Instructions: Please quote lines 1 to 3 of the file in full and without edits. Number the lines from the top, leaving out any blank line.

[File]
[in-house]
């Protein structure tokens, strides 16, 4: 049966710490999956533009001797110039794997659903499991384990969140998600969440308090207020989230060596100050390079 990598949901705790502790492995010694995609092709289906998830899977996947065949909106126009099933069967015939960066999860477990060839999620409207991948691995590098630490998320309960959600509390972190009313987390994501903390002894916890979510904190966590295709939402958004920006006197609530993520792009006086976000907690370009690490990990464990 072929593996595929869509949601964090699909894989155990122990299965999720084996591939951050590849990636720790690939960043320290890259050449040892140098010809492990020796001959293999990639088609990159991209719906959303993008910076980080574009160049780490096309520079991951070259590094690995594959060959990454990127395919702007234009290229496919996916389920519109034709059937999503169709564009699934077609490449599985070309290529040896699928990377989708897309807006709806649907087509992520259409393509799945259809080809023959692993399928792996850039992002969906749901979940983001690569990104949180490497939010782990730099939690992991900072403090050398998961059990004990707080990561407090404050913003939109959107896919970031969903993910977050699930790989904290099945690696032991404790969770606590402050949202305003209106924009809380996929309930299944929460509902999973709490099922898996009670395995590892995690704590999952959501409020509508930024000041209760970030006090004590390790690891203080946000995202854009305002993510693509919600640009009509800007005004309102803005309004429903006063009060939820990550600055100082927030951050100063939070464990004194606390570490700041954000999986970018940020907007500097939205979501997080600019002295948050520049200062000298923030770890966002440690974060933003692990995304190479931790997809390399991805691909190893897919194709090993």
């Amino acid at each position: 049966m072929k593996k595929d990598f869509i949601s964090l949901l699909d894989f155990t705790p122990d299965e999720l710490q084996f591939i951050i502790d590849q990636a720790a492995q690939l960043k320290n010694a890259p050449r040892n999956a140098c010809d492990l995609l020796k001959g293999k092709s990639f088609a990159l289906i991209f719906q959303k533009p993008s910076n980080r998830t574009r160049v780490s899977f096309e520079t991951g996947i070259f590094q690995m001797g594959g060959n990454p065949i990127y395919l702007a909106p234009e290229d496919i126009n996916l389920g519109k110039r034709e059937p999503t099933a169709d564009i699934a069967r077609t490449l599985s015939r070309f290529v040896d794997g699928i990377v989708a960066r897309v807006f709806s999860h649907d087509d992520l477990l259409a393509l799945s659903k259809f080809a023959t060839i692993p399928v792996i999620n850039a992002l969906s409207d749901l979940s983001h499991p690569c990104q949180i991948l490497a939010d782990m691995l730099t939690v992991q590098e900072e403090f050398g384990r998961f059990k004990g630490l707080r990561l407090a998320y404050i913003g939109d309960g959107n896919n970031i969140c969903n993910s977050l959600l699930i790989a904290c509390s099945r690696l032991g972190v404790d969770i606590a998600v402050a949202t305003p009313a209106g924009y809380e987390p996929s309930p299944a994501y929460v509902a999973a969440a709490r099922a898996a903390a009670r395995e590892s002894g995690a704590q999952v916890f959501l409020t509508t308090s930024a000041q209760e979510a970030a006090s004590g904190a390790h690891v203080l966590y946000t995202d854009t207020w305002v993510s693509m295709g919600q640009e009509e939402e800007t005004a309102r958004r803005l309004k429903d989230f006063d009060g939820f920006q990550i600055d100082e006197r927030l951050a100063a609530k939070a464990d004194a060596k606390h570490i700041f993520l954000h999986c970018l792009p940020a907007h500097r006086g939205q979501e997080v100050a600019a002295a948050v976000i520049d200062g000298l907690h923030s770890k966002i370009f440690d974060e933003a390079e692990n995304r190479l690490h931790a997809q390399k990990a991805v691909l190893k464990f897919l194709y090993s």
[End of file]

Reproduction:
[in-house]
């Protein structure tokens, strides 16, 4: 049966710490999956533009001797110039794997659903499991384990969140998600969440308090207020989230060596100050390079 990598949901705790502790492995010694995609092709289906998830899977996947065949909106126009099933069967015939960066999860477990060839999620409207991948691995590098630490998320309960959600509390972190009313987390994501903390002894916890979510904190966590295709939402958004920006006197609530993520792009006086976000907690370009690490990990464990 072929593996595929869509949601964090699909894989155990122990299965999720084996591939951050590849990636720790690939960043320290890259050449040892140098010809492990020796001959293999990639088609990159991209719906959303993008910076980080574009160049780490096309520079991951070259590094690995594959060959990454990127395919702007234009290229496919996916389920519109034709059937999503169709564009699934077609490449599985070309290529040896699928990377989708897309807006709806649907087509992520259409393509799945259809080809023959692993399928792996850039992002969906749901979940983001690569990104949180490497939010782990730099939690992991900072403090050398998961059990004990707080990561407090404050913003939109959107896919970031969903993910977050699930790989904290099945690696032991404790969770606590402050949202305003209106924009809380996929309930299944929460509902999973709490099922898996009670395995590892995690704590999952959501409020509508930024000041209760970030006090004590390790690891203080946000995202854009305002993510693509919600640009009509800007005004309102803005309004429903006063009060939820990550600055100082927030951050100063939070464990004194606390570490700041954000999986970018940020907007500097939205979501997080600019002295948050520049200062000298923030770890966002440690974060933003692990995304190479931790997809390399991805691909190893897919194709090993």
């Amino acid at each position: 049966m072929k593996k595929d990598f869509i949601s964090l949901l699909d894989f155990t705790p122990d299965e999720l710490q084996f591939i951050i502790d590849q990636a720790a492995q690939l960043k320290n010694a890259p050449r040892n999956a140098c010809d492990l995609l020796k001959g293999k092709s990639f088609a990159l289906i991209f719906q959303k533009p993008s910076n980080r998830t574009r160049v780490s899977f096309e520079t991951g996947i070259f590094q690995m001797g594959g060959n990454p065949i990127y395919l702007a909106p234009e290229d496919i126009n996916l389920g519109k110039r034709e059937p999503t099933a169709d564009i699934a069967r077609t490449l599985s015939r070309f290529v040896d794997g699928i990377v989708a960066r897309v807006f709806s999860h649907d087509d992520l477990l259409a393509l799945s659903k259809f080809a023959t060839i692993p399928v792996i999620n850039a992002l969906s409207d749901l979940s983001h499991p690569c990104q949180i991948l490497a939010d782990m691995l730099t939690v992991q590098e900072e403090f050398g384990r998961f059990k004990g630490l707080r990561l407090a998320y404050i913003g939109d309960g959107n896919n970031i969140c969903n993910s977050l959600l699930i790989a904290c509390s099945r690696l032991g972190v404790d969770i606590a998600v402050a949202t305003p009313a209106g924009y809380e987390p996929s309930p299944a994501y929460v509902a999973a969440a709490r099922a898996a903390a009670r395995e590892s002894g995690a704590q999952v916890f959501l409020t509508t308090s930024a000041q209760e979510a970030a006090s004590g904190a390790h690891v203080l966590y946000t995202d854009t207020w305002v993510s693509m295709g919600q640009e009509e939402e800007t005004a309102r958004r803005l309004k429903d989230f006063d009060g939820f920006q990550i600055d100082e006197r927030l951050a100063a609530k939070a464990d004194a060596k606390h570490i700041f993520l954000h999986c970018l792009p940020a907007h500097r006086g939205q979501e997080v100050a600019a002295a948050v976000i520049d200062g000298l907690h923030s770890k966002i370009f440690d974060e933003a390079e692990n995304r190479l690490h931790a997809q390399k990990a991805v691909l190893k464990f897919l194709y090993s």